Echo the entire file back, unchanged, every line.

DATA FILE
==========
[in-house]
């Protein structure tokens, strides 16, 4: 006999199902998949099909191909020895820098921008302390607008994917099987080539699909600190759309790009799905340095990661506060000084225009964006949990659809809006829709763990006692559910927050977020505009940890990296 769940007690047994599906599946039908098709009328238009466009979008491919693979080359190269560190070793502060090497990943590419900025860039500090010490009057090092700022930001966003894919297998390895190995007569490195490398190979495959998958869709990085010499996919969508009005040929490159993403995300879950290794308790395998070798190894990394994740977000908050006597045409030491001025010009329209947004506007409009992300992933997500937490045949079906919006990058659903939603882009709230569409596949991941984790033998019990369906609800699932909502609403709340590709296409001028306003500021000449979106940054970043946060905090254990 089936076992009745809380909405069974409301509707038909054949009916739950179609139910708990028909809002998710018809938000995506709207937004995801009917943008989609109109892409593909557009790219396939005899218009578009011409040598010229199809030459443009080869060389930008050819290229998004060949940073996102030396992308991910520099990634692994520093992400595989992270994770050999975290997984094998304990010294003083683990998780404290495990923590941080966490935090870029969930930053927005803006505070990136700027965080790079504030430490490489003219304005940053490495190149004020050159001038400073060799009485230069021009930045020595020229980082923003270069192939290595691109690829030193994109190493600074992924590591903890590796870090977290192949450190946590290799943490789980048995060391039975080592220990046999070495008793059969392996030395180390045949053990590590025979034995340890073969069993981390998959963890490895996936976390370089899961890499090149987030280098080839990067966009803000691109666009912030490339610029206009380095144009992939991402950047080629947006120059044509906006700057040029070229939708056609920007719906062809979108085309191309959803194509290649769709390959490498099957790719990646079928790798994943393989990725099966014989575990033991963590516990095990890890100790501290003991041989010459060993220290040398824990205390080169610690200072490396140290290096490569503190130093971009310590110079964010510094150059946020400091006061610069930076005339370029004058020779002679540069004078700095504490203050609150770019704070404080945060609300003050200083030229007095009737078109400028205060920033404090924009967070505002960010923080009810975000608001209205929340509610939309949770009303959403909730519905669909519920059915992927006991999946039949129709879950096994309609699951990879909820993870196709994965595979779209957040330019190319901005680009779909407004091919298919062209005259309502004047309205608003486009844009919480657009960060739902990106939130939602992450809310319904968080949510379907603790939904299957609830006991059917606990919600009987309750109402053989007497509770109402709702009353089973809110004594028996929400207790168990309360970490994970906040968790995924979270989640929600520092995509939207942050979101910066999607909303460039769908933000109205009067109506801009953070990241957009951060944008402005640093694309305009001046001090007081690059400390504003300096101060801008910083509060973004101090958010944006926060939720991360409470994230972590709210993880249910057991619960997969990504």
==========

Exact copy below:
[in-house]
């Protein structure tokens, strides 16, 4: 006999199902998949099909191909020895820098921008302390607008994917099987080539699909600190759309790009799905340095990661506060000084225009964006949990659809809006829709763990006692559910927050977020505009940890990296 769940007690047994599906599946039908098709009328238009466009979008491919693979080359190269560190070793502060090497990943590419900025860039500090010490009057090092700022930001966003894919297998390895190995007569490195490398190979495959998958869709990085010499996919969508009005040929490159993403995300879950290794308790395998070798190894990394994740977000908050006597045409030491001025010009329209947004506007409009992300992933997500937490045949079906919006990058659903939603882009709230569409596949991941984790033998019990369906609800699932909502609403709340590709296409001028306003500021000449979106940054970043946060905090254990 089936076992009745809380909405069974409301509707038909054949009916739950179609139910708990028909809002998710018809938000995506709207937004995801009917943008989609109109892409593909557009790219396939005899218009578009011409040598010229199809030459443009080869060389930008050819290229998004060949940073996102030396992308991910520099990634692994520093992400595989992270994770050999975290997984094998304990010294003083683990998780404290495990923590941080966490935090870029969930930053927005803006505070990136700027965080790079504030430490490489003219304005940053490495190149004020050159001038400073060799009485230069021009930045020595020229980082923003270069192939290595691109690829030193994109190493600074992924590591903890590796870090977290192949450190946590290799943490789980048995060391039975080592220990046999070495008793059969392996030395180390045949053990590590025979034995340890073969069993981390998959963890490895996936976390370089899961890499090149987030280098080839990067966009803000691109666009912030490339610029206009380095144009992939991402950047080629947006120059044509906006700057040029070229939708056609920007719906062809979108085309191309959803194509290649769709390959490498099957790719990646079928790798994943393989990725099966014989575990033991963590516990095990890890100790501290003991041989010459060993220290040398824990205390080169610690200072490396140290290096490569503190130093971009310590110079964010510094150059946020400091006061610069930076005339370029004058020779002679540069004078700095504490203050609150770019704070404080945060609300003050200083030229007095009737078109400028205060920033404090924009967070505002960010923080009810975000608001209205929340509610939309949770009303959403909730519905669909519920059915992927006991999946039949129709879950096994309609699951990879909820993870196709994965595979779209957040330019190319901005680009779909407004091919298919062209005259309502004047309205608003486009844009919480657009960060739902990106939130939602992450809310319904968080949510379907603790939904299957609830006991059917606990919600009987309750109402053989007497509770109402709702009353089973809110004594028996929400207790168990309360970490994970906040968790995924979270989640929600520092995509939207942050979101910066999607909303460039769908933000109205009067109506801009953070990241957009951060944008402005640093694309305009001046001090007081690059400390504003300096101060801008910083509060973004101090958010944006926060939720991360409470994230972590709210993880249910057991619960997969990504």